When the Makhnovist partisans moved into an area they put up posters reading: "The freedom of the workers & peasants is their own, & not subject to any restriction. It is up to the workers and peasants themselves to act, to organize themselves, to agree among themselves in all aspects of their lives, as they themselves see fit & desire .... The Makhnovists can do no more than give aid & counsel .... In no circumstances can they, nor do they wish to, govern."

When, in 1920, Makhno's men were brought to negotiate with the Bolsheviks, they did so as their equals, & concluded an ephemeral agreement with them, to which they insisted that the following appendix be added: "In the area where the Makhnovist army is operating the worker and peasant population shall create its own free institutions for economic & political self-administration; these institutions shall be autonomous & linked federally by agreements with the governing organs of the Soviet Republics." The Bolshevik negotiators were staggered and separated the appendix from the agreement in order to refer it to Moscow where of course, it was, considered "absolutely inadmissible."

One of the relative weaknesses of the Makhnovist movement was its lack of libertarian intellectuals, but it did receive some intermittent aid from outside. This came first from Kharkov and Kursk where the anarchists, inspired by Voline, had in 1918 formed a union called Nabat (the tocsin). In 1919 they held a congress at which they declared themselves "categorically and definitely opposed to any form of participation in the soviets, which have become purely political bodies, organized on an authoritarian, centralized, statist basis." The Bolshevik government regarded this statement as a declaration of war & the Nabat was forced to give up all its activities. Later, in July, Voline got through to Makhno's headquarters & joined with Peter Archinoff to take charge of the cultural & educational side of the movement. He presided at the congress held in October at Alexandrovsk, where the "General Theses" setting out the doctrine of the "free soviets" were adopted.

Peasant & partisan delegates took part in these congresses. In fact, the civil organization was an extension of a peasant army of insurrection, practicing guerrilla tactics. This army was remarkably mobile, covering as much as 160 miles in a day, thanks not only to its cavalry but also to its infantry, which traveled in light horse-drawn carts with springs. This army was organized on a specifically libertarian, voluntary basis. The elective principle was applied at all levels & discipline freely agreed to: the rules of the latter were drawn up by commissions of partisans, then validated by general assemblies, & were strictly observed by all.

Makhno's franc-tireurs gave the White armies of intervention plenty of trouble. The units of Bolshevik Red Guards, for their part, were not very effective. They fought only along the railways & never went far from their armored trains, to which they withdrew at the first reverse, sometimes without taking on board all their own combatants. This did not give much confidence to the peasants who were short of arms & isolated in their villages & so would have been at the mercy of the counter-revolutionaries. Archinoff, the historian of the Makhnovtchina, wrote that "the honor of destroying Denikin's counter-revolution in the autumn of 1919 is principally due to the anarchist insurgents."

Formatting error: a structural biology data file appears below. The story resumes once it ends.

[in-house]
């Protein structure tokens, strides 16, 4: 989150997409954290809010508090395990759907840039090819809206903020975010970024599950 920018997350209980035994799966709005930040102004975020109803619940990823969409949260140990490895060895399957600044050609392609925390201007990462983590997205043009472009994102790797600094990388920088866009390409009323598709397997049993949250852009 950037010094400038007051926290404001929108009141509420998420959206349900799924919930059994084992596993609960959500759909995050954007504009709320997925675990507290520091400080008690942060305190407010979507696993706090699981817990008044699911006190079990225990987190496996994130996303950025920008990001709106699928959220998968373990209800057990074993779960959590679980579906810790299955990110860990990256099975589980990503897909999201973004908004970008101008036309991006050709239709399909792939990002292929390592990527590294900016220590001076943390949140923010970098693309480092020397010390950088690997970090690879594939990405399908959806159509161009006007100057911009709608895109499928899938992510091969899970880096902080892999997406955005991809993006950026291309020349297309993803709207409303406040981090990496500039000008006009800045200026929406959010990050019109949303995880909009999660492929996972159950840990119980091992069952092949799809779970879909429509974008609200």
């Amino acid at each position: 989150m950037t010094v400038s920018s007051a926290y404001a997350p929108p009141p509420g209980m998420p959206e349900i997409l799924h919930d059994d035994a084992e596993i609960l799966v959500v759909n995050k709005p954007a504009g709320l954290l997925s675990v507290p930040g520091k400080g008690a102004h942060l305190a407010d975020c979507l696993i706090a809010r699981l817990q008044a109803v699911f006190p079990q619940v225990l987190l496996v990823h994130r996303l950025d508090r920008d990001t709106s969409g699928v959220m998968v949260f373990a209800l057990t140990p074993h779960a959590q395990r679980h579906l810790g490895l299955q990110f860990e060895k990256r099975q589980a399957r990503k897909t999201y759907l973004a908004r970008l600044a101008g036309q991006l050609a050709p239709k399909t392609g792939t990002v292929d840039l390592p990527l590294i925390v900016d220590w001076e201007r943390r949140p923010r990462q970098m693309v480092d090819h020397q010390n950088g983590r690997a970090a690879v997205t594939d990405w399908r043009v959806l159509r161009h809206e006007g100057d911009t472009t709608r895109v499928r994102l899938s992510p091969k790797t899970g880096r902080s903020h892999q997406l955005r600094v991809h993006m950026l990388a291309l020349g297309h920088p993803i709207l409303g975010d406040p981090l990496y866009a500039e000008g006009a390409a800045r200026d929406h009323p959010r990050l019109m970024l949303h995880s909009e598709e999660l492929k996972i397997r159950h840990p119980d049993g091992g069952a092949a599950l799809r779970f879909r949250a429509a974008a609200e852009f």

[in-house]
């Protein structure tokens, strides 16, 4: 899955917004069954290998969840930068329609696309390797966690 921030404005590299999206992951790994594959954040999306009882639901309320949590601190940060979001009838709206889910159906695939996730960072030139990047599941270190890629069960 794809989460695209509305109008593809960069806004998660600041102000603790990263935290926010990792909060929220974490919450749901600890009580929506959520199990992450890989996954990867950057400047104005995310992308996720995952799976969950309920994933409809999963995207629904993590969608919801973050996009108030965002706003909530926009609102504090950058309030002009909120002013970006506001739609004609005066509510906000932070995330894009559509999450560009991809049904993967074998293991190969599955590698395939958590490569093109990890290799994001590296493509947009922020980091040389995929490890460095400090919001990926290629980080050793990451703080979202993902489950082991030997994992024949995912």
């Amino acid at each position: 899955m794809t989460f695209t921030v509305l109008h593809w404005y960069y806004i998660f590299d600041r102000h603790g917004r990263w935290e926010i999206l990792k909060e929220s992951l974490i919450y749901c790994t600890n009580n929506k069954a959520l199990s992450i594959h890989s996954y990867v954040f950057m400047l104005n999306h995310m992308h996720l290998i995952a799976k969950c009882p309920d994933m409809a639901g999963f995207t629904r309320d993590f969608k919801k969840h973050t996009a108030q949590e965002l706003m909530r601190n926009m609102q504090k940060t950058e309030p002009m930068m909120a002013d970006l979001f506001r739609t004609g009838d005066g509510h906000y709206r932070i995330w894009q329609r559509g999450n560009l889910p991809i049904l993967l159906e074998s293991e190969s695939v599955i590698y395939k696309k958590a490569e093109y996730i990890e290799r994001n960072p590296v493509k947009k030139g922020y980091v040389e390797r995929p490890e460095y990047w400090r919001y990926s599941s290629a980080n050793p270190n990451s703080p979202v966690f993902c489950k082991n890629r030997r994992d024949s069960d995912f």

But after the units of Red Guards had been absorbed into the Red Army, Makhno persisted in refusing to place his army under the supreme command of the Red Army chief, Trotsky. That great revolutionary therefore believed it necessary to turn upon the insurrectionary movement. On June 4, 1919, he drafted an order banning the forthcoming Makhnovist congress, accusing them of standing out against Soviet power in the Ukraine. He characterized participation in the congress as an act of "high treason" & called for the arrest of the delegates. He refused to give arms to Makhno's partisans, failing in his duty of assisting them, & subsequently accused them of "betrayal" & of allowing themselves to be beaten by the White troupe. The same procedure was followed eighteen years later by the Spanish Stalinists against the anarchist brigades.

The two armies, however, came to an agreement again, on two occasions, when the extreme danger caused by the intervention required them to act together. This occurred first in March 1919, against Denikin, the second during the summer & autumn of 1920, before the menace of the White forces of Wrangel which were finally destroyed by Makhno. But as soon as the supreme danger was past the Red Army returned to military operations against the partisans of Makhno, who returned blow for blow.

At the end of November 1920 those in power went so far as to prepare an ambush. The Bolsheviks invited the officers of the Crimean Makhnovist army to take part in a military council. There they were immediately arrested by the Cheka, the political police, & shot while their partisans were disarmed. At the same time a regular offensive was launched against Gulyai-Polye. The increasingly unequal struggle between libertarians & authoritarians continued for another nine months. In the end, however, overcome by more numerous & better equipped forces, Makhno had to give up the struggle. He managed to take refuge in Rumania in August 1921, & later reached Paris, where he died much later of disease & poverty. This was the end of the epic story of the Makhnovtchina. According to Peter Archinoff, it was the prototype of an independent movement of the working masses & hence a source of future inspiration for the workers of the world.